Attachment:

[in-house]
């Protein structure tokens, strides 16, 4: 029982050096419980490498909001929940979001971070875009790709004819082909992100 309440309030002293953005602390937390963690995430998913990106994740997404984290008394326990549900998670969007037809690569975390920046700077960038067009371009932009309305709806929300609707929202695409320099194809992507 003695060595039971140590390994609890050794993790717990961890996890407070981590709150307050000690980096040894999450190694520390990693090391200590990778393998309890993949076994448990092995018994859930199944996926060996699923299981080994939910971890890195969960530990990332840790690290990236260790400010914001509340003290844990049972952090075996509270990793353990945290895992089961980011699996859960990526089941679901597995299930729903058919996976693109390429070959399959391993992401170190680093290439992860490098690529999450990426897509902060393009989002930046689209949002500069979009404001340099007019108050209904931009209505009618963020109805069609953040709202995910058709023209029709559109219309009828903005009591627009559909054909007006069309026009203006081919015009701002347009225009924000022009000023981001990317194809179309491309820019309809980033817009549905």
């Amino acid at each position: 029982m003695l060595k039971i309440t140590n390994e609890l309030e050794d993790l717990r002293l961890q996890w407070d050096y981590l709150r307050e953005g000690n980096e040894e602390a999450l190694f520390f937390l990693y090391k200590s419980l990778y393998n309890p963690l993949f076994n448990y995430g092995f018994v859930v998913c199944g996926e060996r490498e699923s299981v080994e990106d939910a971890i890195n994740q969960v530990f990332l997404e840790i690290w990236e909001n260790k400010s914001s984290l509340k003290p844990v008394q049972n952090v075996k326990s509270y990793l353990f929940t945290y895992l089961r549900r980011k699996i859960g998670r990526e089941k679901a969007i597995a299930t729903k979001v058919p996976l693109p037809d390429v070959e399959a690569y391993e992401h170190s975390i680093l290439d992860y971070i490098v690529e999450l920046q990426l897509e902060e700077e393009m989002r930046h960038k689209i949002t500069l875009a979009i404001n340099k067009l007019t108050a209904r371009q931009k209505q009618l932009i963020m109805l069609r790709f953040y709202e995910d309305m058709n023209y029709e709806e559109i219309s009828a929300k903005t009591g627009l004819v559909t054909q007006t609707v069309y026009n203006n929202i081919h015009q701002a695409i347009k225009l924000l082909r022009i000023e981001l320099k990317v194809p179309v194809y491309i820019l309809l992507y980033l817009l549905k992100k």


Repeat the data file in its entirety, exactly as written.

[in-house]
């Protein structure tokens, strides 16, 4: 029982050096419980490498909001929940979001971070875009790709004819082909992100 309440309030002293953005602390937390963690995430998913990106994740997404984290008394326990549900998670969007037809690569975390920046700077960038067009371009932009309305709806929300609707929202695409320099194809992507 003695060595039971140590390994609890050794993790717990961890996890407070981590709150307050000690980096040894999450190694520390990693090391200590990778393998309890993949076994448990092995018994859930199944996926060996699923299981080994939910971890890195969960530990990332840790690290990236260790400010914001509340003290844990049972952090075996509270990793353990945290895992089961980011699996859960990526089941679901597995299930729903058919996976693109390429070959399959391993992401170190680093290439992860490098690529999450990426897509902060393009989002930046689209949002500069979009404001340099007019108050209904931009209505009618963020109805069609953040709202995910058709023209029709559109219309009828903005009591627009559909054909007006069309026009203006081919015009701002347009225009924000022009000023981001990317194809179309491309820019309809980033817009549905």
């Amino acid at each position: 029982m003695l060595k039971i309440t140590n390994e609890l309030e050794d993790l717990r002293l961890q996890w407070d050096y981590l709150r307050e953005g000690n980096e040894e602390a999450l190694f520390f937390l990693y090391k200590s419980l990778y393998n309890p963690l993949f076994n448990y995430g092995f018994v859930v998913c199944g996926e060996r490498e699923s299981v080994e990106d939910a971890i890195n994740q969960v530990f990332l997404e840790i690290w990236e909001n260790k400010s914001s984290l509340k003290p844990v008394q049972n952090v075996k326990s509270y990793l353990f929940t945290y895992l089961r549900r980011k699996i859960g998670r990526e089941k679901a969007i597995a299930t729903k979001v058919p996976l693109p037809d390429v070959e399959a690569y391993e992401h170190s975390i680093l290439d992860y971070i490098v690529e999450l920046q990426l897509e902060e700077e393009m989002r930046h960038k689209i949002t500069l875009a979009i404001n340099k067009l007019t108050a209904r371009q931009k209505q009618l932009i963020m109805l069609r790709f953040y709202e995910d309305m058709n023209y029709e709806e559109i219309s009828a929300k903005t009591g627009l004819v559909t054909q007006t609707v069309y026009n203006n929202i081919h015009q701002a695409i347009k225009l924000l082909r022009i000023e981001l320099k990317v194809p179309v194809y491309i820019l309809l992507y980033l817009l549905k992100k």